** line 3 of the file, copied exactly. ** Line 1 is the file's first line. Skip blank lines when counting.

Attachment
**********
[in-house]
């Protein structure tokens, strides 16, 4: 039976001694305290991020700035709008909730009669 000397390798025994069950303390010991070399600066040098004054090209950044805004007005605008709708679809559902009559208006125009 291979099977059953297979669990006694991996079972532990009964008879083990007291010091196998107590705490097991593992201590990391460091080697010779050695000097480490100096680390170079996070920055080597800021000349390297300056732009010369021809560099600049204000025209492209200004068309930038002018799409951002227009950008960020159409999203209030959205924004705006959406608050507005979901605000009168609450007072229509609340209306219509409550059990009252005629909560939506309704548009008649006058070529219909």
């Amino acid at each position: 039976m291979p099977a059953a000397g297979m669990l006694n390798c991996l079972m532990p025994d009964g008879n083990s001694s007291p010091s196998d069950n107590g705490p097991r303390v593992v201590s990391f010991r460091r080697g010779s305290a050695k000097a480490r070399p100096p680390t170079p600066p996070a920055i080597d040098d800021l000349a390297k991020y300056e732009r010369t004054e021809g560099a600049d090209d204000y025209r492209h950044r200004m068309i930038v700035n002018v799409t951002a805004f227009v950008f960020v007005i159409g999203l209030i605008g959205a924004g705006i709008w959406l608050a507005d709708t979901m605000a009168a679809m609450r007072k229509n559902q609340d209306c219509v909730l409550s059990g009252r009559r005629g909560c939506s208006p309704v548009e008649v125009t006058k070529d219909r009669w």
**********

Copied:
């Amino acid at each position: 039976m291979p099977a059953a000397g297979m669990l006694n390798c991996l079972m532990p025994d009964g008879n083990s001694s007291p010091s196998d069950n107590g705490p097991r303390v593992v201590s990391f010991r460091r080697g010779s305290a050695k000097a480490r070399p100096p680390t170079p600066p996070a920055i080597d040098d800021l000349a390297k991020y300056e732009r010369t004054e021809g560099a600049d090209d204000y025209r492209h950044r200004m068309i930038v700035n002018v799409t951002a805004f227009v950008f960020v007005i159409g999203l209030i605008g959205a924004g705006i709008w959406l608050a507005d709708t979901m605000a009168a679809m609450r007072k229509n559902q609340d209306c219509v909730l409550s059990g009252r009559r005629g909560c939506s208006p309704v548009e008649v125009t006058k070529d219909r009669w």